A subway construction project in Los Angeles has unearthed a variety of 11,000-year-old fossils since last year and is likely to uncover even more in the upcoming months.

Because of the subway project’s proximity to the La Brea Tar Pits, the Los Angeles County Metro hired a team of paleontologists to monitor the excavation work at the three Purple Line Extension stations. The team, led by Dr. Ashley Leger, has been on hand since 2013, working alongside the construction crews.

The discoveries began with bones of Colombian mammoths from the Ice Age. According to the Los Angeles County Metro website, the first discovery—a three-foot section of tusk and mastodon tooth fragments—was made on November 23 of last year. Then a few days later a nearly-complete mammoth skull was found.

Since those first discoveries, the paleontologists have found the bones of an ancient bison, a giant sloth, an ankle bone from a horse, a leg bone from an extinct camel, a tooth from a mastodon and a turtle, according to CBS News.

"We've got mammoths and mastodons on one end," Leger said. "We're finding horses over here." 

[For more photos of the fossils discovered during subway construction click here.]

After being uncovered each fossil is carefully removed, covered in plaster for preservation and moved offsite (allowing construction to continue) for further study. At this point the fossils belong to the Natural History Museum of Los Angeles County, though pieces found surrounded by asphalt are sent to the La Brea Tar Pits and Museum.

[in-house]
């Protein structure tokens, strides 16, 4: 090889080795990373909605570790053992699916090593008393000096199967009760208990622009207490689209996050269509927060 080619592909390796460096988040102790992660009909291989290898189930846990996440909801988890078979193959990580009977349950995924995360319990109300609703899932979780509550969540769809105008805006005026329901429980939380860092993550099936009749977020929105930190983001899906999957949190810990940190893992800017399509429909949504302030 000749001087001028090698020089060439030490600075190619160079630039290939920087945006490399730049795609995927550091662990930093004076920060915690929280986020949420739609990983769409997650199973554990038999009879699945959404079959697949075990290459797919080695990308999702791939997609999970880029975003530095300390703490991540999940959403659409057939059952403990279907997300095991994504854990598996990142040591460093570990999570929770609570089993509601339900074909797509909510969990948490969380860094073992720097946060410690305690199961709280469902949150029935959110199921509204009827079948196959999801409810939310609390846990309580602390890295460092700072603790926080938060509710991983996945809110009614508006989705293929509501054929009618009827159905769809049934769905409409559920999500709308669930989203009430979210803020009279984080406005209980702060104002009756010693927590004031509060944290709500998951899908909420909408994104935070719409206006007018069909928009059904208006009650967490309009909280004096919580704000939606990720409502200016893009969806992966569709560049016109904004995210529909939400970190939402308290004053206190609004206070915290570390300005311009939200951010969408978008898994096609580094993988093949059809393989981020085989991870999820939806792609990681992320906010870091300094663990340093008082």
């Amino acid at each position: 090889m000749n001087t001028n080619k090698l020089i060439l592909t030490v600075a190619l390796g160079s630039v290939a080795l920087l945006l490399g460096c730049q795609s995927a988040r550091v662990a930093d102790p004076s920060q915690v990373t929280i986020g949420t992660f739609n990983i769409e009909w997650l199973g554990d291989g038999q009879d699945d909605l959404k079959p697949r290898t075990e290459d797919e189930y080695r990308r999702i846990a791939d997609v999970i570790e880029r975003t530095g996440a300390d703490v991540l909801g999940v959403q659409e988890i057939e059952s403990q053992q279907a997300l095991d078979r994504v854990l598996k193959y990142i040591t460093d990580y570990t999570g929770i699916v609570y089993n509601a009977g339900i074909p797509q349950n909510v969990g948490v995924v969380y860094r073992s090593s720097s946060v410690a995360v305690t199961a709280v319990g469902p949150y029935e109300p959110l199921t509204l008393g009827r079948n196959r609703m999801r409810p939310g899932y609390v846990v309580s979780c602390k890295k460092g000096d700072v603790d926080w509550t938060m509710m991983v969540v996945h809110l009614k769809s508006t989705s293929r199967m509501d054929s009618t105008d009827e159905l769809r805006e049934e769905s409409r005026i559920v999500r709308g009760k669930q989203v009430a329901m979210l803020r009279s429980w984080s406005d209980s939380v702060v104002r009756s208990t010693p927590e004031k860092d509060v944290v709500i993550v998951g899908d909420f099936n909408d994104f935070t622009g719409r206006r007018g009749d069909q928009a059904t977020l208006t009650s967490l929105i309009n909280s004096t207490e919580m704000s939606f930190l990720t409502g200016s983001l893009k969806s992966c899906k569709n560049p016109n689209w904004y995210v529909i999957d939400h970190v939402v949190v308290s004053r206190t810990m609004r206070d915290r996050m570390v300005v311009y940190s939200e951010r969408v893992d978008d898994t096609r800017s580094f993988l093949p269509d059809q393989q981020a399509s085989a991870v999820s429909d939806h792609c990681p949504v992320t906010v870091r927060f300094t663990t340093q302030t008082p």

In the upcoming months, the tunnel will close in on the tar pits, where Leger expects the number of finds to explode. Sticky, black tar—which still bubbles up from the ground near the museum—would have easily trapped a number of prehistoric mammals. According to the La Brea Tar Pits and Museum, more than 1 million fossils have been found in the tar pits. Leger is hoping to add to that number, keeping an eye out for more predators like a saber-toothed cat to add to the growing Purple Line collection.

"Under everyone's feet is this rich history that everybody misses. So, we get to open up people's eyes, open up people's imagination and bring the past to life,” Leger said.